One spoke admiringly, saying he was so proud that his wife had finally plunged in to begin a public political life of her own. That was President Clinton, the day after the first lady announced she will run for the Senate from New York and move to the state to campaign.

The other spoke derisively, saying curtly that what Hillary Rodham Clinton does in her campaign to become U.S. senator has no bearing on his own agenda. That would be Mayor Rudolph W. Giuliani. He also offered that his strategy (of letting her run against herself) is working quite well.

The two men who will factor most prominently in Hillary Clinton's race for the Senate spoke briefly today--one at the White House and one at New York's City Hall--a day after she ended all speculation and Democratic hand-wringing by announcing that she is definitely in the Senate race and plans to roll up her sleeves and fight, even forgo much of her role as first lady.

That last part raised questions on what it would mean for the presidential marriage. But the president told reporters today in the Rose Garden that he and his wife will adjust. "We'll have to make accommodations," he said, adding that in Washington she will "do some things and some things she might otherwise do, she won't."

Of their new home in Chappaqua, a New York City suburb, he said, "She'll have a place to be when she's up there campaigning, not here in the White House."

"I'll try to do for her what she's always done for me," the president added. "I'm proud of her."

Clinton revealed that he had advised his wife to announce her candidacy now rather than wait until next year, on the theory that "if there's any doubt and you can resolve it, you ought to do it."

By definitively stating she is in the race and that she will make an official announcement early next year, Hillary Clinton indeed dispelled the mounting doubts about her candidacy that threatened to erode her political legitimacy.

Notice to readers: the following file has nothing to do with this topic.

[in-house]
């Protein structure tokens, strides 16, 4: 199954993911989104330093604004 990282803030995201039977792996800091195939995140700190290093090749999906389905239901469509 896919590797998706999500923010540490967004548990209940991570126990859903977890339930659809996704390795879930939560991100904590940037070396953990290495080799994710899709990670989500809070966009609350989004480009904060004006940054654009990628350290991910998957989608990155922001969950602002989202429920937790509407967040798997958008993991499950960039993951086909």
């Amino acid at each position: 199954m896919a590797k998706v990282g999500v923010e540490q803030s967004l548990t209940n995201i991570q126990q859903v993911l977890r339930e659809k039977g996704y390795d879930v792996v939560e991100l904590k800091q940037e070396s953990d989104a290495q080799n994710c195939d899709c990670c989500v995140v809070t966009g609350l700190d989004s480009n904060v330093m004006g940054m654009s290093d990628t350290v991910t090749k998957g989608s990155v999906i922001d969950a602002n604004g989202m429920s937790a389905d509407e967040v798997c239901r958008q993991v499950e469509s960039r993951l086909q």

But her likely Republican opponent said in brief comments today that he has no plan to match her actions. "When I'm ready" is all Giuliani would say when asked when he, too, would throw his hat in the ring.

Giuliani has persistently refused to be pushed on his announcement. Even when New York Gov. George E. Pataki (R) endorsed the mayor's prospective run for Senate back in August and urged him to announce sooner rather than later, Giuliani stuck to his own time frame, which he has yet to divulge.

After Hillary Clinton's announcement Tuesday, her spokesman, Howard Wolfson, told reporters it was time for Giuliani to "put up or shut up." And today, a crowd of reporters packed the Blue Room at Giuliani's City Hall to nudge some comment out of him.

"Is it yes or is it no?" a reporter asked, echoing the question Hillary Clinton was asked Tuesday by a supporter.

Said Giuliani: "When I'm ready I'll answer it, on my own time and in my own way. And I'm not going to let outside events force me into a decision. I'll do it when I'm ready. So far our strategy is working, so there's no reason to change it."

Previously, Giuliani has described his strategy this way: "the longer she runs against herself, the better we do." That comment came in response to opinion polls during the summer that showed Hillary Clinton's support falling from its initial high and settling in a stagnant spot slightly below Giuliani, where it remains.

CAPTION: New York Mayor Rudolph Giuliani said of the race: "So far our strategy is working."